Friday, June 13, 2008

Excavation and Memories, Part 1

It shambled. The deteriorated, dry husks that could be called its legs made visceral noises of tendons snapping and bones cracking as the creature made its stumbling way closer. Even the least discerning eye could tell this creature could not still live; its body structure was entirely askew, as if someone had twisted it into its new posture haphazardly. Its entire body was dried out, the skin was paper-like, the eyes lacking the normal luster of life. How long it had inhabited these ruins was anyone’s guess, and if Thoreau’s guess was the correct one, it had ‘lived’ there long enough to die three times over.

The scholar ran over a few thoughts as he watched the creature move closer. The singular most representative aspect of these unnatural creatures, the undead, was their complete lack of body language. The truly animated dead moved without purpose or awareness. They were affected by little concerning mind games or willpower; they knew no fear because they knew nothing. They were like puppets on strings, and yet these string had no master to pull them. The only thing that drove this abomination was its last command: to kill all creatures it could find in these ancient halls and thusly guard the secrets hidden therein. At this point, all that could be done was either destruction of the mindless puppet, or to take control of the strings. And, as the scholar knew, due to his current capabilities, the former would have to do.

As the shambling monstrosity drew closer, it began to kick up the dust and litter strewn across the ancient floor. Swirling into the air, the dust outlined the silhouette of another creature, skeletal in shape. Thoreau, the scholar, took a step back and let his face betray a grin. Brown eyes turned bright white as, shaping the form with his thoughts, Thoreau forced the silhouette to turn around and draw back an arm. With immense force, the dust-limned creature slammed its skeletal limb through the abdomen of the undead monster.

After the commotion, Thoreau picked up the small tome the creature had been guarding, brushed off the years of dust and decay covering the embossed letters of "The Great Inferno", and began to read.


"The Great Inferno"

as remembered by Pyr ThalĂ ssion.

The fire swept on. A wonderful kaleidoscope of orange flame and red ember flowed through the land. Grass and tinder, wood and leaf, animal and man all mixed to a great crescendo of warring, rolling, wavering flame. Amazing power in the touch of heat all together, a mestizo life form needing nothing and just creating… removing all the taint of the world and bringing it all together to a glorious existence. The beginning is the end.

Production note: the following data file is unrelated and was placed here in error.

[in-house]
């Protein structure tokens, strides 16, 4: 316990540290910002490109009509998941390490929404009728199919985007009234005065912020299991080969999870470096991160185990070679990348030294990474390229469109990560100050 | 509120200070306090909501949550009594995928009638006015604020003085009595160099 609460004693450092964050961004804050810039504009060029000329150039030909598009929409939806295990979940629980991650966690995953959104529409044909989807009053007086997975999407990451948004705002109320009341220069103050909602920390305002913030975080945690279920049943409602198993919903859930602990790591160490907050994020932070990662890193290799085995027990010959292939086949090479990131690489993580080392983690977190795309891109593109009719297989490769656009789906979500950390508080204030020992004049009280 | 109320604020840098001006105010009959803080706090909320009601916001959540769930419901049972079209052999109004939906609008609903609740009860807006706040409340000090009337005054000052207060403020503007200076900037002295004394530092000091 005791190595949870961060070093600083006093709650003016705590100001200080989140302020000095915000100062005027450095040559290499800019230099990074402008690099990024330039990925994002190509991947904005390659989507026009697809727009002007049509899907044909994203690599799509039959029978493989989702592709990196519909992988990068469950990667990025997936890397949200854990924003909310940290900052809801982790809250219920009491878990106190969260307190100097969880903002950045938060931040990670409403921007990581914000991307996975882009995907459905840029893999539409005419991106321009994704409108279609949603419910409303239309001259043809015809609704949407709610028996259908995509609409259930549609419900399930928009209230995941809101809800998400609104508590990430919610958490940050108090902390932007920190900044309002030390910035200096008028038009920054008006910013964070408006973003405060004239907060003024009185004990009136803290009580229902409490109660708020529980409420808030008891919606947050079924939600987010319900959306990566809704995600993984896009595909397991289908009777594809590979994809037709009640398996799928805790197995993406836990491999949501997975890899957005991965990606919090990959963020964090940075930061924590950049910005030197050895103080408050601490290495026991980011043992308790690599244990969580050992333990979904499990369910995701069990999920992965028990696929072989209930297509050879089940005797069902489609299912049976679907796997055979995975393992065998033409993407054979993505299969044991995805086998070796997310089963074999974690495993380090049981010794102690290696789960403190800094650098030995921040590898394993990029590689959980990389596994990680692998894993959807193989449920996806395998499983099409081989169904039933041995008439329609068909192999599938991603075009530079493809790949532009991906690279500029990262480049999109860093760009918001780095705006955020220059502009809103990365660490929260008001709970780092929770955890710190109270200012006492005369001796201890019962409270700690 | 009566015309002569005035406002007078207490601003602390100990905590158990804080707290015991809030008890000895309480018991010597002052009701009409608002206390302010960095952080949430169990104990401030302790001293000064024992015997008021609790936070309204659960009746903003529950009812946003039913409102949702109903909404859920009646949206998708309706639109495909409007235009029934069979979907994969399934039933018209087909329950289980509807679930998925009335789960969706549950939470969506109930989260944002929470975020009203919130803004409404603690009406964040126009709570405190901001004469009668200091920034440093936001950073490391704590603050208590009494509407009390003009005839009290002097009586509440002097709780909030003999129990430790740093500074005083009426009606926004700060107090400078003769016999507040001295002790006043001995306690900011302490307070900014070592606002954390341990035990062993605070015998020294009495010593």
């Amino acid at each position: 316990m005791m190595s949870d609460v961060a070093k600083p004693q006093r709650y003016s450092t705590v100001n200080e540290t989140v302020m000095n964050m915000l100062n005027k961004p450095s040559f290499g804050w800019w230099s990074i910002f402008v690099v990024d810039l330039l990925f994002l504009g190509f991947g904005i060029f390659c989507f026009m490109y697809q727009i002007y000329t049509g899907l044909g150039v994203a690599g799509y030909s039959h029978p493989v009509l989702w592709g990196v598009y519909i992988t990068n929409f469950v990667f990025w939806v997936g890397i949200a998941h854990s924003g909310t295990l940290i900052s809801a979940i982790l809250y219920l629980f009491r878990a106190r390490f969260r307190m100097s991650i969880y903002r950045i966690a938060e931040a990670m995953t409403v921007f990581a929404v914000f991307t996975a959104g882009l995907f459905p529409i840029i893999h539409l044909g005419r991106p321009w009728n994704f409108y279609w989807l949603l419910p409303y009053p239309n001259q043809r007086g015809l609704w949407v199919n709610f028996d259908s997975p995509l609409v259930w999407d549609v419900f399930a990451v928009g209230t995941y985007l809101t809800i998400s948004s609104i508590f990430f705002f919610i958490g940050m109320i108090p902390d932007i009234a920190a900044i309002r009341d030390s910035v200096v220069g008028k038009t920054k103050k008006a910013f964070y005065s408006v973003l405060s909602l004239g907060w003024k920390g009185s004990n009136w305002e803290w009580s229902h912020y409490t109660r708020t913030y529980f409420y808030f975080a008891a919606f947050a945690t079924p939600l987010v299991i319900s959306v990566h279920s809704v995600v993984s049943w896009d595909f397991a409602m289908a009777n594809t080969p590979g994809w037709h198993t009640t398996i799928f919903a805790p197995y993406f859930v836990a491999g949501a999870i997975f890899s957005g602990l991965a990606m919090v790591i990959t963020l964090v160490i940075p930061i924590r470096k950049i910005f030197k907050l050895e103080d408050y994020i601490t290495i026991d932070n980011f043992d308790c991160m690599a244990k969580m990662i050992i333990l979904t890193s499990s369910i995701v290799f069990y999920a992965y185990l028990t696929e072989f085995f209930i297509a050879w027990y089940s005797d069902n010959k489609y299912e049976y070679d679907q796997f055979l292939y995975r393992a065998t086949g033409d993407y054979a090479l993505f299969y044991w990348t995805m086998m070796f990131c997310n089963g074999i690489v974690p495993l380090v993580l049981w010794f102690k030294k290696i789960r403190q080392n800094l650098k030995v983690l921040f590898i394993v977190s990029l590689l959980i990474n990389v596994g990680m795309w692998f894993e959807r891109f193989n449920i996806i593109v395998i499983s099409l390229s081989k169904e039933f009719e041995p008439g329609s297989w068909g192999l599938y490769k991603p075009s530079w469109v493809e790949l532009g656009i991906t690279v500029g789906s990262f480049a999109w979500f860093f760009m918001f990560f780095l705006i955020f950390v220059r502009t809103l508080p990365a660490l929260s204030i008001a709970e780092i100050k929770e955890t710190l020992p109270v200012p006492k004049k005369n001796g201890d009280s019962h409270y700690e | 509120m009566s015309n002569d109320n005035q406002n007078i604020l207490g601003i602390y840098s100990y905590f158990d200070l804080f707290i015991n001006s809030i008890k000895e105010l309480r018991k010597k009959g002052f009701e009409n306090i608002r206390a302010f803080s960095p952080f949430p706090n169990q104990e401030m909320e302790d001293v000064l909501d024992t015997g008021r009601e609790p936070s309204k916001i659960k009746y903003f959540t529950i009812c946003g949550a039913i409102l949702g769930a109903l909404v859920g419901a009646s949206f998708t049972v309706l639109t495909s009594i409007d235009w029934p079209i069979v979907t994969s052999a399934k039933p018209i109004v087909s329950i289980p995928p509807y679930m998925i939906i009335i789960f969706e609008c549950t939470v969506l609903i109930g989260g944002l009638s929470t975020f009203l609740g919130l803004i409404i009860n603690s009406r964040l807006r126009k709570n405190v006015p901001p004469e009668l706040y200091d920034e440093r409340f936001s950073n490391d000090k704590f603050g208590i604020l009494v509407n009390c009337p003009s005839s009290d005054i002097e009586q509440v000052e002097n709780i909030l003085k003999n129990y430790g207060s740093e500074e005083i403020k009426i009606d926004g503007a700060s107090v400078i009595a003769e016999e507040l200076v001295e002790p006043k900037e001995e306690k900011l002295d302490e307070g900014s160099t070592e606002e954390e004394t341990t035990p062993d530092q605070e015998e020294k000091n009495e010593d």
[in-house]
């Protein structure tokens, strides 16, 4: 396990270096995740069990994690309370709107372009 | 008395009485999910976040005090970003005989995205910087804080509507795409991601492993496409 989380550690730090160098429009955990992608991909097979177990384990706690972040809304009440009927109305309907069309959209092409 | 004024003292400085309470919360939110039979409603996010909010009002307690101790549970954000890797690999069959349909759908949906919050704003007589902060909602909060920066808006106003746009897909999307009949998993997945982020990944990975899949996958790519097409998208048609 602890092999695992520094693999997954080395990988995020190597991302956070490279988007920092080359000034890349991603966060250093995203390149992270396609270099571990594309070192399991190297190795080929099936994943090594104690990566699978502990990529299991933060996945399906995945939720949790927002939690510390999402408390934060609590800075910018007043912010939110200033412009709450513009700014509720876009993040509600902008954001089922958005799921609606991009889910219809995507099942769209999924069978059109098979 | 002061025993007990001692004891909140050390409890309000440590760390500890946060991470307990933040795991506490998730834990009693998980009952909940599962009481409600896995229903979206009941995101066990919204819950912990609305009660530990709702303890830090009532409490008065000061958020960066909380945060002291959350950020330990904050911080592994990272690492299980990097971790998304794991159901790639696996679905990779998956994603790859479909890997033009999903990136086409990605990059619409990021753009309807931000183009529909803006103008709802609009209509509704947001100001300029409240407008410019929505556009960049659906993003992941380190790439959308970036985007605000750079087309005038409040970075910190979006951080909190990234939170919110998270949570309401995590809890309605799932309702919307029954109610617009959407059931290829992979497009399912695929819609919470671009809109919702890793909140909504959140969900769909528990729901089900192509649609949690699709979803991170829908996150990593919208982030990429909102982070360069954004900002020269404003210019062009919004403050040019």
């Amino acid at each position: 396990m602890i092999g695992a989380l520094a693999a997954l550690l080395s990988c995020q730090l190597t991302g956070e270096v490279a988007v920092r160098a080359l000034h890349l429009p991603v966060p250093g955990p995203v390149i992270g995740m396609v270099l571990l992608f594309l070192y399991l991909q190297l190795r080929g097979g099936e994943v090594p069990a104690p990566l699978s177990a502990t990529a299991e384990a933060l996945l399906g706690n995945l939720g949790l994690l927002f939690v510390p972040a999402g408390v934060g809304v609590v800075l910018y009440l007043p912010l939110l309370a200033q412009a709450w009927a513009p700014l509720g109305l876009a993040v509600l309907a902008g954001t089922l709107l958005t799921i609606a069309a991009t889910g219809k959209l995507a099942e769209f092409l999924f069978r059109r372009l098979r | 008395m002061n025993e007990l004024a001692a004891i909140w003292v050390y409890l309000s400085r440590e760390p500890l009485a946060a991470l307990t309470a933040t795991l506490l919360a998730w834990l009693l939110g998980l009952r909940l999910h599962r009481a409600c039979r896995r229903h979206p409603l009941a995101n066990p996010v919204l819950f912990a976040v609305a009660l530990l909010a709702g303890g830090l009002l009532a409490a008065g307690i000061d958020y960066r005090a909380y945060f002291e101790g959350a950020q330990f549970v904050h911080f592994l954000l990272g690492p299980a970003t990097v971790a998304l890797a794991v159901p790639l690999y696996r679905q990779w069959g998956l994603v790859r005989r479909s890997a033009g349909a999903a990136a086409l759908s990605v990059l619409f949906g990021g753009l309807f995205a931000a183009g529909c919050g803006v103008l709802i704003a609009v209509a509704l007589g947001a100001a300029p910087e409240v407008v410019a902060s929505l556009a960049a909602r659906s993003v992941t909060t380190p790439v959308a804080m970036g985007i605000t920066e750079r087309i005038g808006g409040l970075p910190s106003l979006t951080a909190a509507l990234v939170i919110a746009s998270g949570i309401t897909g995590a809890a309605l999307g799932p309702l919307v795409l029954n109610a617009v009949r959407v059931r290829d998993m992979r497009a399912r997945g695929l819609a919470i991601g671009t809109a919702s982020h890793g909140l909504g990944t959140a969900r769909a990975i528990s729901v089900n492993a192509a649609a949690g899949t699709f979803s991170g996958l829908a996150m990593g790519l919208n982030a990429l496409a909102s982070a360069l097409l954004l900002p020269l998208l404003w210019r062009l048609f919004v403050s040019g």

With soot stained finger tips was this written, and a beautiful char it remains. A manuscript depicted the most horrible and awesome events in history, and showed it for it was. The inevitable, beautiful coalescence of life and being. A flickering flame, a roaring bonfire, a blazing atmosphere, a world on fire, a fire storm of life. The purity of reason shocks Life itself.

An ash tree was the tree of life and now a tree of ash is all that remains. Yggdrasil burnt to a cinder, a wondrous flame that showed till the end against the night sky, which was all but destroyed by the luminescence. The only thing to mark that there ever was such a scorched sky was the smoke growing in the heavens. Gods are no longer content on their laurels. Life will be but fire and brimstone, but fire and brimstone so pure and bright that none can deny their willingness to take part. Creation was. Birthing, beginning flame made sure of all things, ash would stay. And so the galaxy would burn too, pockets of gas alight for aeons eternal.

The stars would flame with the trees, the final candle light vigil for the past tense. And nothing would be remembered. This was the way it should be.

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